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How to Marry Your Website’s Design and Engineering with the Principle of Affordance

Photo via: http://blog.gearhead.com/essential-snowmobile-trail-repair-items/

Photo via: http://blog.gearhead.com/essential-snowmobile-trail-repair-items/

Have you ever visited a website and thought, what on earth am I supposed to do with this? I’m having trouble using this website. Let me go find my answer elsewhere. Not a great user experience, huh? Inversely, have you visited a site and wondered, Wow! This is a visually appealing and very intuitive website. It lets me do what I came here for and more! – this is the reaction you want your customers to have every time they land on your site. So how is this achieved? Enter affordances.

 

What are Affordances?

That mostly subconscious feeling you have when something “just works” is all thanks to the principle of affordance. You see, affordance is where design and engineering come together to produce something that is versatile even beyond its intended use. Let’s watch this quick two-minute explainer video:

 

 

So what does this have to do with websites? Well, let’s just say when it comes to websites… users totally judge the book by its cover. Sure, your website might have been created to help your brand acquire new leads, sell your products/services, and/or educate users, but these days, users crave more. When a site not only offers relevant information but also packages said information in an aesthetically pleasing way, more often than not the enhanced packaging is what increases on-site user engagement. Implement the principle of affordance and suddenly your site users feel like they’ve found your information more valuable – enough to endorse it, vouch for it, share it, and keep coming back all because you gave them the goods they came for and more.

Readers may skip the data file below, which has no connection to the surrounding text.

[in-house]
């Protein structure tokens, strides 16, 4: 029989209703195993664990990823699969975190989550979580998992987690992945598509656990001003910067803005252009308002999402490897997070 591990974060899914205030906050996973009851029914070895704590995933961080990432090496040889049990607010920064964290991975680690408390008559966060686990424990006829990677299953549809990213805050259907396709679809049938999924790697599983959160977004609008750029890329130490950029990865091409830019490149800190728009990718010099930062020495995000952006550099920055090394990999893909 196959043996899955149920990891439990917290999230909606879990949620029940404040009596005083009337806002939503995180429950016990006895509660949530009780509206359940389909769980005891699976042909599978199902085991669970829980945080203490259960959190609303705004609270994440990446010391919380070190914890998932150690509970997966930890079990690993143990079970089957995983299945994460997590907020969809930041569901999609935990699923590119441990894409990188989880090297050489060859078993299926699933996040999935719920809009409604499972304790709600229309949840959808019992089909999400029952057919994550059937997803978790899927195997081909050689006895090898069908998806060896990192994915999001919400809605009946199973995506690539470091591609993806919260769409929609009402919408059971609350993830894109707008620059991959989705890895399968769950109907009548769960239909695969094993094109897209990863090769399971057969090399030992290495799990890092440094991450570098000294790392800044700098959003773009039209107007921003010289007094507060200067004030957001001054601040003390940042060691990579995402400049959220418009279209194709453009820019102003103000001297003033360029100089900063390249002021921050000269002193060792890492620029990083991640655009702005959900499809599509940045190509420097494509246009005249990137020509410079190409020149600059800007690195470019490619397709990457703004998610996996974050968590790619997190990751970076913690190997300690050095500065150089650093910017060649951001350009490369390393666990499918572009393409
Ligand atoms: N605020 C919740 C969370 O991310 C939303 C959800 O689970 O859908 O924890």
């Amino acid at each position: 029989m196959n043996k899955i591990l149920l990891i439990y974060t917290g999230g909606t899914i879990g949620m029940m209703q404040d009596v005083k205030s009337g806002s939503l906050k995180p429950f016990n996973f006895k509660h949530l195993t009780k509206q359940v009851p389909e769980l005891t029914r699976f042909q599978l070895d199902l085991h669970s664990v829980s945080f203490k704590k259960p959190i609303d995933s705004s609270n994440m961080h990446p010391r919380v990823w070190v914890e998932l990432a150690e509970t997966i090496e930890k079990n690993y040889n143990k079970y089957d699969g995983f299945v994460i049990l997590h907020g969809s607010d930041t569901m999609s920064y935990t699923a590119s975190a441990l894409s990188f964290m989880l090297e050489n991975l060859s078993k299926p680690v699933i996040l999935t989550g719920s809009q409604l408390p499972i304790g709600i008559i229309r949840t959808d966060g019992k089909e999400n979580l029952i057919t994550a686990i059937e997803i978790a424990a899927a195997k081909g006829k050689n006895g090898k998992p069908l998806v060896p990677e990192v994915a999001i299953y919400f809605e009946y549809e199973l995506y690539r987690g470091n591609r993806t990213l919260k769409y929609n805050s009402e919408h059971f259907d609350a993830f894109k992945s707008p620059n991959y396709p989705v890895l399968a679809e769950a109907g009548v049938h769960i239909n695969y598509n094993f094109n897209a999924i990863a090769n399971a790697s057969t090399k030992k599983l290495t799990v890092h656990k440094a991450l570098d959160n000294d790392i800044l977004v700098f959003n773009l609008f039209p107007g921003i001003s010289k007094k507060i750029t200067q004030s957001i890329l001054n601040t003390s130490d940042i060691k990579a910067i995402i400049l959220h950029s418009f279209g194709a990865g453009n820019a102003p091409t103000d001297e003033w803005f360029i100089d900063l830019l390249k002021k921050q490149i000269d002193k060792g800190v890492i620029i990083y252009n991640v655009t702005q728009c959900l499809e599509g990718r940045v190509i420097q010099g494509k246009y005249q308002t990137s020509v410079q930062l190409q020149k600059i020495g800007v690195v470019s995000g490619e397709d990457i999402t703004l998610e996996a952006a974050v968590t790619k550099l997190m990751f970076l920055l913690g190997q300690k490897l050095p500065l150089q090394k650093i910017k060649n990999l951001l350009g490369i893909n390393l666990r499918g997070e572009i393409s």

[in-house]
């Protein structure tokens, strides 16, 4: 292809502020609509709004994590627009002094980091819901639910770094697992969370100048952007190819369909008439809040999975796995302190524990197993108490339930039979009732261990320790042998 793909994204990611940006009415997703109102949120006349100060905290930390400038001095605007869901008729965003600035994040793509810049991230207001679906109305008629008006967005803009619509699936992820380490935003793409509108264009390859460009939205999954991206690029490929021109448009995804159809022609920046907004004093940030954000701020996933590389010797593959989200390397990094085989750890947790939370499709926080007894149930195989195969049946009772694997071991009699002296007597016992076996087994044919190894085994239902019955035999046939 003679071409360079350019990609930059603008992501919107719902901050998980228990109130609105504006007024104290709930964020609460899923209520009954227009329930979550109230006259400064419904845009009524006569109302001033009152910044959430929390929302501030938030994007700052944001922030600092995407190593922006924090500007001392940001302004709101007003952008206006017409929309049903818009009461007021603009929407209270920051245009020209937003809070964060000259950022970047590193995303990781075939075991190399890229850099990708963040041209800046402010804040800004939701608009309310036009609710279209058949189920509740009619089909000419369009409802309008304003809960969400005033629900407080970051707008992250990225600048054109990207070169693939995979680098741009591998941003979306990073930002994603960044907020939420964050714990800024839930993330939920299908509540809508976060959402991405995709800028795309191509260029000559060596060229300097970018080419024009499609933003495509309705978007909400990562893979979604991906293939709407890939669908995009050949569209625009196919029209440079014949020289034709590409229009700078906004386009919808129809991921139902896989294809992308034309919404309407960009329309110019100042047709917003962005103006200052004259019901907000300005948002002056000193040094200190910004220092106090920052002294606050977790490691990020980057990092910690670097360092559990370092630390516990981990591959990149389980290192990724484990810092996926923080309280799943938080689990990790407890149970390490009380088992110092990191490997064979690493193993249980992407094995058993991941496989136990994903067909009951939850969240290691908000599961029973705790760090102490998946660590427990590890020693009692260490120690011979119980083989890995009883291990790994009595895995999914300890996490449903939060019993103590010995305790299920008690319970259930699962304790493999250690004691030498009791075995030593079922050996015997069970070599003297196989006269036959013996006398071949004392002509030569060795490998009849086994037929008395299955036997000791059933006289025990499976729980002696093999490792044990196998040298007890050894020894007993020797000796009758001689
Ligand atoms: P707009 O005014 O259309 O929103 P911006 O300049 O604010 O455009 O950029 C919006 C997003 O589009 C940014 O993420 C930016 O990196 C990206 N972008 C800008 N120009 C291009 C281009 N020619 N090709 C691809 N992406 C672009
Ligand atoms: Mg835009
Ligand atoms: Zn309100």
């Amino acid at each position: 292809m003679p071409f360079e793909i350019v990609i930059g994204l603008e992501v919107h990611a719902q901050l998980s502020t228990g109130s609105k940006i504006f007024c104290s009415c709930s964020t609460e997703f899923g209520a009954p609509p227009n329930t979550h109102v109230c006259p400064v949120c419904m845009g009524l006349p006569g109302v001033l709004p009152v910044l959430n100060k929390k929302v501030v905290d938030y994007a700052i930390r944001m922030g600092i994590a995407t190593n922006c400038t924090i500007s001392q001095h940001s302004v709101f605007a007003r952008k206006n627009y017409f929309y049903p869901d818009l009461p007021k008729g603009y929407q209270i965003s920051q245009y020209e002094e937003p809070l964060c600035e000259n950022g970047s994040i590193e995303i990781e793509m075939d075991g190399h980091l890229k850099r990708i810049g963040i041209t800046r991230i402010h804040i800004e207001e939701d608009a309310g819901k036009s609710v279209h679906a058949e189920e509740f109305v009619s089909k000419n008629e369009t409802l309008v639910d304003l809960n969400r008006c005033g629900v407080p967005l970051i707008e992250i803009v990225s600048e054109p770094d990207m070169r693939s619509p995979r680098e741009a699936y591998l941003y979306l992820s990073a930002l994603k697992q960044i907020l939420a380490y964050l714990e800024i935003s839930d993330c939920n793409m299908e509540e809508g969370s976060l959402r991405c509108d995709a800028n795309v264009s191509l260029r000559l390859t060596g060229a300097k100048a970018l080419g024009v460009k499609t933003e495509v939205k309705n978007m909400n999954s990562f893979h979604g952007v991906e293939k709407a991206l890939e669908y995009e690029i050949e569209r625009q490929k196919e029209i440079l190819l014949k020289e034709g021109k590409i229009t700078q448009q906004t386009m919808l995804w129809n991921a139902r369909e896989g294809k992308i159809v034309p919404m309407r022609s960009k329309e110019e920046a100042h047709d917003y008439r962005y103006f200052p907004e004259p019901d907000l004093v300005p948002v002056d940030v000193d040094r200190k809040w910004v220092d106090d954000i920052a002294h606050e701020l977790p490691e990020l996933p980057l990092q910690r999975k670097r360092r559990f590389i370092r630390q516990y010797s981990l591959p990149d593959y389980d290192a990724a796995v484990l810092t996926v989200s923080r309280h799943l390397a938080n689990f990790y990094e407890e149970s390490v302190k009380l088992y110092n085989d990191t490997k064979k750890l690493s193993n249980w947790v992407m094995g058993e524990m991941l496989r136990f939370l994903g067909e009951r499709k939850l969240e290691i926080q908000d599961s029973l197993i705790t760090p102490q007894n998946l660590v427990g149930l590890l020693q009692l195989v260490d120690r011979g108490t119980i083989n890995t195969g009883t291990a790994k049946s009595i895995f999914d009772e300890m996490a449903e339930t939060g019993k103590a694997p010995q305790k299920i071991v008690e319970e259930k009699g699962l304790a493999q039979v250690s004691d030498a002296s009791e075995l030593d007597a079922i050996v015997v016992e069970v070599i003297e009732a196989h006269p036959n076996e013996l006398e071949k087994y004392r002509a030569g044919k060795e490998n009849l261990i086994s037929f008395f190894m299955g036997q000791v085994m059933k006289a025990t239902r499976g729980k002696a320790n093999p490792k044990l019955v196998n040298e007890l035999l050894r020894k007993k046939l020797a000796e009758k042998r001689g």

Photo via: http://memegenerator.net/instance/55088184

Photo via: http://memegenerator.net/instance/55088184

Examples of Affordance at Work